The bill proposes changes to the 2004 Assisted Human Reproduction Act that would clarify reimbursement guidelines for sperm and egg donors, reduce the existing lifetime ban on male donors who have had sex with other men to six months, establish procedures regarding administration and enforcement of the act as well as updated the existing consent regulations, including the introduction of a record retention requirement.
'The government of Canada is taking necessary steps to help Canadians who use reproductive technologies to do so safely and with peace of mind,' said health minister Ginette Petitpas Taylor. 'They will also offer couples dealing with infertility, single people, same-sex couples and other members of the LGBTQ2 community flexibility in building their families.'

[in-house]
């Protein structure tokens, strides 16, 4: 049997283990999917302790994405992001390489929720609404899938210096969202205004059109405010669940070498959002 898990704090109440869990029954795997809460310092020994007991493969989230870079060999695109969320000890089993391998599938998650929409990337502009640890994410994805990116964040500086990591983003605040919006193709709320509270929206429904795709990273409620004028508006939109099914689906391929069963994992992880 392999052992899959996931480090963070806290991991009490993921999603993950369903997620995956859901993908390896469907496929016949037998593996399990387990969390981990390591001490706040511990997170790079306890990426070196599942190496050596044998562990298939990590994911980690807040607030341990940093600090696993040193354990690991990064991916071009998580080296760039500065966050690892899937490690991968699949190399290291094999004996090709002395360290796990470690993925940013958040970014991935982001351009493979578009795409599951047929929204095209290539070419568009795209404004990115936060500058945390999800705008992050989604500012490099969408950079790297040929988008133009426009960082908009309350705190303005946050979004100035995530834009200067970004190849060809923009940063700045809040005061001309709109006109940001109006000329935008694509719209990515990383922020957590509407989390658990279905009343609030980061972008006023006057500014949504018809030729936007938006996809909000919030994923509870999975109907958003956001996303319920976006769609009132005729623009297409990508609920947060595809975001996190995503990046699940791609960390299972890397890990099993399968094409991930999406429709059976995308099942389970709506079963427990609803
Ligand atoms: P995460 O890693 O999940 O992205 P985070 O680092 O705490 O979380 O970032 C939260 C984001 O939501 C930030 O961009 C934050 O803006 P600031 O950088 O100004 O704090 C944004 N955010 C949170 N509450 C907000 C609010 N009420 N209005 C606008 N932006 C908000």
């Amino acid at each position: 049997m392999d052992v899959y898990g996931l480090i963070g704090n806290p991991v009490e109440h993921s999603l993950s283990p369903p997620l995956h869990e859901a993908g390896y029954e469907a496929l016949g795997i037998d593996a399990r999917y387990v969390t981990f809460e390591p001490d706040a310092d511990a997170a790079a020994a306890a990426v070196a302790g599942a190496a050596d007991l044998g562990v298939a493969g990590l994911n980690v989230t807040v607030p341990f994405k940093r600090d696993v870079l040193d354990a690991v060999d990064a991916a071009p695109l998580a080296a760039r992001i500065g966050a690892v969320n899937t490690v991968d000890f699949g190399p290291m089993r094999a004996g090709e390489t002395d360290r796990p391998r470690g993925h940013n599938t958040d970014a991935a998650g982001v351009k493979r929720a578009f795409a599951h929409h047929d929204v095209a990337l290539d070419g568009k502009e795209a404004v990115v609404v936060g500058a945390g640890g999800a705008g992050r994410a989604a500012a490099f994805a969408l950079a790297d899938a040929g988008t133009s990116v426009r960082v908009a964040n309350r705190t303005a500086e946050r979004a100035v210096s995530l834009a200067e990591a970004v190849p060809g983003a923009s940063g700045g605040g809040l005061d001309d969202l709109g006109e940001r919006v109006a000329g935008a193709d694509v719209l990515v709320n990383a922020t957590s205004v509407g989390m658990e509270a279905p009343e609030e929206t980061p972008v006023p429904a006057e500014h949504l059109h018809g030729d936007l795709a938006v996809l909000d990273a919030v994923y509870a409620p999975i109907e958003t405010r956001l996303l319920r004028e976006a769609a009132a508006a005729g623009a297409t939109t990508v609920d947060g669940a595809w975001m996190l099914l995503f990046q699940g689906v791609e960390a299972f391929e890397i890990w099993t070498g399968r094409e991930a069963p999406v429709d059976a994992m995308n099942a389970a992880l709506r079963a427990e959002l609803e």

Currently, surrogates cannot be paid but can be reimbursed for expenses. But as these allowable expenses are not clearly defined, potential surrogates and parents are worried about breaking the law, according to Anthony Housefather, a Liberal MP who has tabled a private member's bill to decriminalise payment of surrogates and gamete donors. Housefather said that the proposed changes do not go far enough: 'We really need to revamp the law and allow the provinces to properly regulate and decriminalise this.'
However, not everyone takes this view. 'I think they staying true to the principle of the legislation, which is the non-commercialisation of human reproduction,' said Françoise Baylis, the Canada Research Chair in Bioethics at Dalhousie University.
The proposed legislation has not yet passed its first reading in the House of Commons. Public consultation on the proposed regulations has been encouraged by the Canadian government and is set to close on 10 January 2019.